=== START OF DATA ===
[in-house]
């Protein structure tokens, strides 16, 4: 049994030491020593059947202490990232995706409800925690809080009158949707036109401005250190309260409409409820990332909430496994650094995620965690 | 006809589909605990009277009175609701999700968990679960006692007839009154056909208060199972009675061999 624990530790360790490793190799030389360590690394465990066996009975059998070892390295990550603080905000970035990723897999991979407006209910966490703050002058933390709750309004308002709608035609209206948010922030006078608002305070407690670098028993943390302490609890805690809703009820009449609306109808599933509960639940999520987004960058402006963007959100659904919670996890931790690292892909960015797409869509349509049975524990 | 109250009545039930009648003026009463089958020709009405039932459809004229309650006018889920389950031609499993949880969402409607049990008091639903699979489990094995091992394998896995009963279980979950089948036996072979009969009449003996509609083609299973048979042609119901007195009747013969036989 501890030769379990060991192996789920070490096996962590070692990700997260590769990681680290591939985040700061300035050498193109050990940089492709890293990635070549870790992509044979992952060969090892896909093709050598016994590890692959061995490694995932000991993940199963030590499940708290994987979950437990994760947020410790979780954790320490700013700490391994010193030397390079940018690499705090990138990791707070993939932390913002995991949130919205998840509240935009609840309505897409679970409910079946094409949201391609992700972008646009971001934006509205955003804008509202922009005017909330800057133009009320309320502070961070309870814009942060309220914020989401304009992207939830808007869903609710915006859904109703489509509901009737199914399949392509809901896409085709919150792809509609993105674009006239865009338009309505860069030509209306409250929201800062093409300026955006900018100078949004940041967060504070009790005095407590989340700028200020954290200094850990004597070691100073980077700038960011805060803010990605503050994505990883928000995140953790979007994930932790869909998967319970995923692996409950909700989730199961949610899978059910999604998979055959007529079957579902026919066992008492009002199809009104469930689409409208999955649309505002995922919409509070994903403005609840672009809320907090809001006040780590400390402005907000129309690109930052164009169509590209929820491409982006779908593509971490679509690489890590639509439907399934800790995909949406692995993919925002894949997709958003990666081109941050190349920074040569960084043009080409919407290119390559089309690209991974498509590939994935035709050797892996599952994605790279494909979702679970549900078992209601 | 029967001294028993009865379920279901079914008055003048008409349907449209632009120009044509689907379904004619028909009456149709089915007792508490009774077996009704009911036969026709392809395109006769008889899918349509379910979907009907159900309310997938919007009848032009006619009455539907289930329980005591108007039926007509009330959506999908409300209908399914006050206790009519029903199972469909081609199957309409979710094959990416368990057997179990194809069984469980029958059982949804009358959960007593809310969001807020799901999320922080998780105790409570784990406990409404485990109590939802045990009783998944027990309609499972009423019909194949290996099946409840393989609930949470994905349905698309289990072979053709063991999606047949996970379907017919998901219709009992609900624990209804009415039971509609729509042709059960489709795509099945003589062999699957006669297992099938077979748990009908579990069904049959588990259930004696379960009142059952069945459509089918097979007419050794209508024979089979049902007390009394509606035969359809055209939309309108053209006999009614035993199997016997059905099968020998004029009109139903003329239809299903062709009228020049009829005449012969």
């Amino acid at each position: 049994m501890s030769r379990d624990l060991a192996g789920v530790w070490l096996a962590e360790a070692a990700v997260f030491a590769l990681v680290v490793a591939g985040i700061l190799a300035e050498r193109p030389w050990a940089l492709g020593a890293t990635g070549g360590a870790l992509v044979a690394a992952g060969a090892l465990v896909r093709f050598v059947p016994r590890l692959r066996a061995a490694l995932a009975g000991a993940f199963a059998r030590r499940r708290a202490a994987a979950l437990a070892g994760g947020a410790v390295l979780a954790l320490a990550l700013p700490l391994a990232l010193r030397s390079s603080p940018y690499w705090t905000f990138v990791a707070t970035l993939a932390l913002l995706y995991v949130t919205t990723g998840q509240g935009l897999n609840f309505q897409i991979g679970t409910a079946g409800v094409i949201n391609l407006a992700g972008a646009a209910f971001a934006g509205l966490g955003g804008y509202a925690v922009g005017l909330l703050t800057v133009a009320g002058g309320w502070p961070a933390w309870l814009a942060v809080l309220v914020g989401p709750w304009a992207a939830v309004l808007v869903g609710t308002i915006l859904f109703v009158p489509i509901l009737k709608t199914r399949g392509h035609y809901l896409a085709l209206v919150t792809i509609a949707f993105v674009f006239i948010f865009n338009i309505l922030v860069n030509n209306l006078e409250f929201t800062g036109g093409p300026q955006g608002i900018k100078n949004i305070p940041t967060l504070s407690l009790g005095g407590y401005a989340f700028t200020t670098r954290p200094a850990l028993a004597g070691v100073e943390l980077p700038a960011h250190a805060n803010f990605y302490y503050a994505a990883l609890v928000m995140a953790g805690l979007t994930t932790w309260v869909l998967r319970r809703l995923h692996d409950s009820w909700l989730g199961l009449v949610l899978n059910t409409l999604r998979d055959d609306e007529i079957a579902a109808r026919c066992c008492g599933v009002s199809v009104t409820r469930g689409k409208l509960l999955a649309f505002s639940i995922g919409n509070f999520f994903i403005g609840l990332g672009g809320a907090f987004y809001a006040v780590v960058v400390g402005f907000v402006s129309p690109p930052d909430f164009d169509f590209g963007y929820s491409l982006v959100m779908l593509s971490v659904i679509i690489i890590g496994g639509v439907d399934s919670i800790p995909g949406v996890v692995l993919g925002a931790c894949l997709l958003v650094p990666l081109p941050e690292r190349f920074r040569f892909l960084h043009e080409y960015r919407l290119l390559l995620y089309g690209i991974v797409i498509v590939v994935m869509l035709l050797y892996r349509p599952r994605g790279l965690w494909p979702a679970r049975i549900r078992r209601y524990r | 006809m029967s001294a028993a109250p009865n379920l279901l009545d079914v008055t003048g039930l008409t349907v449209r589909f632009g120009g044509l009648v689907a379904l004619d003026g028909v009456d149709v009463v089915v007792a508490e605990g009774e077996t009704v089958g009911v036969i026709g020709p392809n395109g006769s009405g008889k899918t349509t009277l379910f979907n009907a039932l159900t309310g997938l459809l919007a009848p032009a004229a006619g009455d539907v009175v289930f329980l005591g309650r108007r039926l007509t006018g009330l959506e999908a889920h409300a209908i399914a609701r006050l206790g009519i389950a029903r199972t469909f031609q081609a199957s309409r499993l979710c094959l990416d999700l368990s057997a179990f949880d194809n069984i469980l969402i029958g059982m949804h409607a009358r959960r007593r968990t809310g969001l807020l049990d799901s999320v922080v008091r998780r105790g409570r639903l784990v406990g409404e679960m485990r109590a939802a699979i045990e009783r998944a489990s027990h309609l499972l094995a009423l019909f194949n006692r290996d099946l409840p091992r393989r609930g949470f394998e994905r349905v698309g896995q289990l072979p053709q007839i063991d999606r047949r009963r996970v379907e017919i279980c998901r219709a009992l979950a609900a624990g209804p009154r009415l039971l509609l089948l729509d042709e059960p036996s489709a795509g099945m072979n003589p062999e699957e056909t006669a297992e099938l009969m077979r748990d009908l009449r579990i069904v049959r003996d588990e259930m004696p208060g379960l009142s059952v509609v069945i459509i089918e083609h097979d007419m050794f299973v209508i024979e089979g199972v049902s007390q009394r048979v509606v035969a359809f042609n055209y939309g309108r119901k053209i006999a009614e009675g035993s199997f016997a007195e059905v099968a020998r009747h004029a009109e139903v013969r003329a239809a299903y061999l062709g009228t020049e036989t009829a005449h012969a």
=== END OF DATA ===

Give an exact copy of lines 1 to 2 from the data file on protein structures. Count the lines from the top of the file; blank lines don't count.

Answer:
[in-house]
């Protein structure tokens, strides 16, 4: 049994030491020593059947202490990232995706409800925690809080009158949707036109401005250190309260409409409820990332909430496994650094995620965690 | 006809589909605990009277009175609701999700968990679960006692007839009154056909208060199972009675061999 624990530790360790490793190799030389360590690394465990066996009975059998070892390295990550603080905000970035990723897999991979407006209910966490703050002058933390709750309004308002709608035609209206948010922030006078608002305070407690670098028993943390302490609890805690809703009820009449609306109808599933509960639940999520987004960058402006963007959100659904919670996890931790690292892909960015797409869509349509049975524990 | 109250009545039930009648003026009463089958020709009405039932459809004229309650006018889920389950031609499993949880969402409607049990008091639903699979489990094995091992394998896995009963279980979950089948036996072979009969009449003996509609083609299973048979042609119901007195009747013969036989 501890030769379990060991192996789920070490096996962590070692990700997260590769990681680290591939985040700061300035050498193109050990940089492709890293990635070549870790992509044979992952060969090892896909093709050598016994590890692959061995490694995932000991993940199963030590499940708290994987979950437990994760947020410790979780954790320490700013700490391994010193030397390079940018690499705090990138990791707070993939932390913002995991949130919205998840509240935009609840309505897409679970409910079946094409949201391609992700972008646009971001934006509205955003804008509202922009005017909330800057133009009320309320502070961070309870814009942060309220914020989401304009992207939830808007869903609710915006859904109703489509509901009737199914399949392509809901896409085709919150792809509609993105674009006239865009338009309505860069030509209306409250929201800062093409300026955006900018100078949004940041967060504070009790005095407590989340700028200020954290200094850990004597070691100073980077700038960011805060803010990605503050994505990883928000995140953790979007994930932790869909998967319970995923692996409950909700989730199961949610899978059910999604998979055959007529079957579902026919066992008492009002199809009104469930689409409208999955649309505002995922919409509070994903403005609840672009809320907090809001006040780590400390402005907000129309690109930052164009169509590209929820491409982006779908593509971490679509690489890590639509439907399934800790995909949406692995993919925002894949997709958003990666081109941050190349920074040569960084043009080409919407290119390559089309690209991974498509590939994935035709050797892996599952994605790279494909979702679970549900078992209601 | 029967001294028993009865379920279901079914008055003048008409349907449209632009120009044509689907379904004619028909009456149709089915007792508490009774077996009704009911036969026709392809395109006769008889899918349509379910979907009907159900309310997938919007009848032009006619009455539907289930329980005591108007039926007509009330959506999908409300209908399914006050206790009519029903199972469909081609199957309409979710094959990416368990057997179990194809069984469980029958059982949804009358959960007593809310969001807020799901999320922080998780105790409570784990406990409404485990109590939802045990009783998944027990309609499972009423019909194949290996099946409840393989609930949470994905349905698309289990072979053709063991999606047949996970379907017919998901219709009992609900624990209804009415039971509609729509042709059960489709795509099945003589062999699957006669297992099938077979748990009908579990069904049959588990259930004696379960009142059952069945459509089918097979007419050794209508024979089979049902007390009394509606035969359809055209939309309108053209006999009614035993199997016997059905099968020998004029009109139903003329239809299903062709009228020049009829005449012969």